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Temporal relationships between depressive symptoms and white matter hyperintensities in older men and women

Authors

  • Vonetta M. Dotson,

    Corresponding author
    • Laboratory of Personality and Cognition, Intramural Research Program, National Institute on Aging, National Institutes of Health, Baltimore, MD, USA
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    • Vonetta M. Dotson is now in the Department of Clinical and Health Psychology, University of Florida, Gainesville, FL, USA.
  • Alan B. Zonderman,

    1. Laboratory of Personality and Cognition, Intramural Research Program, National Institute on Aging, National Institutes of Health, Baltimore, MD, USA
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  • Michael A. Kraut,

    1. Department of Radiology, Johns Hopkins Medical Institutions, Baltimore, MD, USA
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  • Susan M. Resnick

    1. Laboratory of Personality and Cognition, Intramural Research Program, National Institute on Aging, National Institutes of Health, Baltimore, MD, USA
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  • Presented, in part, at the 39th annual meeting of the Society for Neuroscience, Chicago, IL, 17–21 October 2009.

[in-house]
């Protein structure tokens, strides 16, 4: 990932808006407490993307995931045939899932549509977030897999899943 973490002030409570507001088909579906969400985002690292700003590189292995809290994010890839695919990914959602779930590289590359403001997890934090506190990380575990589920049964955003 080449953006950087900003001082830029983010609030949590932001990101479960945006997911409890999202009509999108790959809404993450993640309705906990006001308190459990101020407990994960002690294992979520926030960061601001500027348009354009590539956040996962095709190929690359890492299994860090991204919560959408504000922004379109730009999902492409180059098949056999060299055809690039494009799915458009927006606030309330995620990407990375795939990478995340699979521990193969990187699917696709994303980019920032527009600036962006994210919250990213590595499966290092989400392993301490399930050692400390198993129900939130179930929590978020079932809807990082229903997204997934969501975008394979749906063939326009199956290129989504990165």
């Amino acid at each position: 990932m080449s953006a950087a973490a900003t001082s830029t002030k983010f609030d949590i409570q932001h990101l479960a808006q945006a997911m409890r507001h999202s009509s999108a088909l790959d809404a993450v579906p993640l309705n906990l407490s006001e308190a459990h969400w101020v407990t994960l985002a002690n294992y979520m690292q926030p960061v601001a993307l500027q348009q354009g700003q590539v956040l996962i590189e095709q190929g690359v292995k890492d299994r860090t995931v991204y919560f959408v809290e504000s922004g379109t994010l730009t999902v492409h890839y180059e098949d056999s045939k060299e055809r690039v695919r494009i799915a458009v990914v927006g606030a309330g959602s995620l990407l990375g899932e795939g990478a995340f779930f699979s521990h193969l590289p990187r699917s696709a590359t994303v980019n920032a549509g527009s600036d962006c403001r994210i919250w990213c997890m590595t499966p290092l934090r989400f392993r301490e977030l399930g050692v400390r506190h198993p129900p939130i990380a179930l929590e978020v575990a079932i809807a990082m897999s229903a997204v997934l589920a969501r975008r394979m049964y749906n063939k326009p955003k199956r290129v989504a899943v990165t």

Vonetta Dotson, E-mail: vonetta@phhp.ufl.edu

Abstract

Objective

Associations between vascular disease and depression in late life, including increased white matter hyperintensities (WMHs), have been reported. Whether depression is an etiology or a consequence of vascular disease is still unknown. We investigated the temporal relationship between depressive symptoms and WMHs in older men and women.

Methods

We utilized data from 90 dementia-free older adults (39 women, 51 men), 57 years of age and older at baseline, from the neuroimaging substudy of the Baltimore Longitudinal Study of Aging. Participants were followed for up to 8 years. Ratings of white matter disease burden were available for the first, last, and at least one interim visit, and participants completed the Center for Epidemiologic Studies Depression Scale (CES-D) annually. Statistical models, performed separately in men and women, examined whether depressive symptoms predicted subsequent WMH ratings or WMHs predicted subsequent depressive symptoms.

Results

The total CES-D score was not associated with WMHs in men or women. In men, the CES-D depressed mood subscale predicted accelerating longitudinal increases in WMHs at older ages, but WMHs did not predict subsequent depressive symptoms. In women, there were no significant associations between the CES-D depressed mood subscale and WMHs.

Conclusions

White matter disease may be a consequence of depressed mood in men but not in women. Intervention strategies for depression may slow the progression of white matter disease in older men. These results add to previous findings documenting sex differences in the correlates of depressive disorders in late life. Copyright © 2012 John Wiley & Sons, Ltd.

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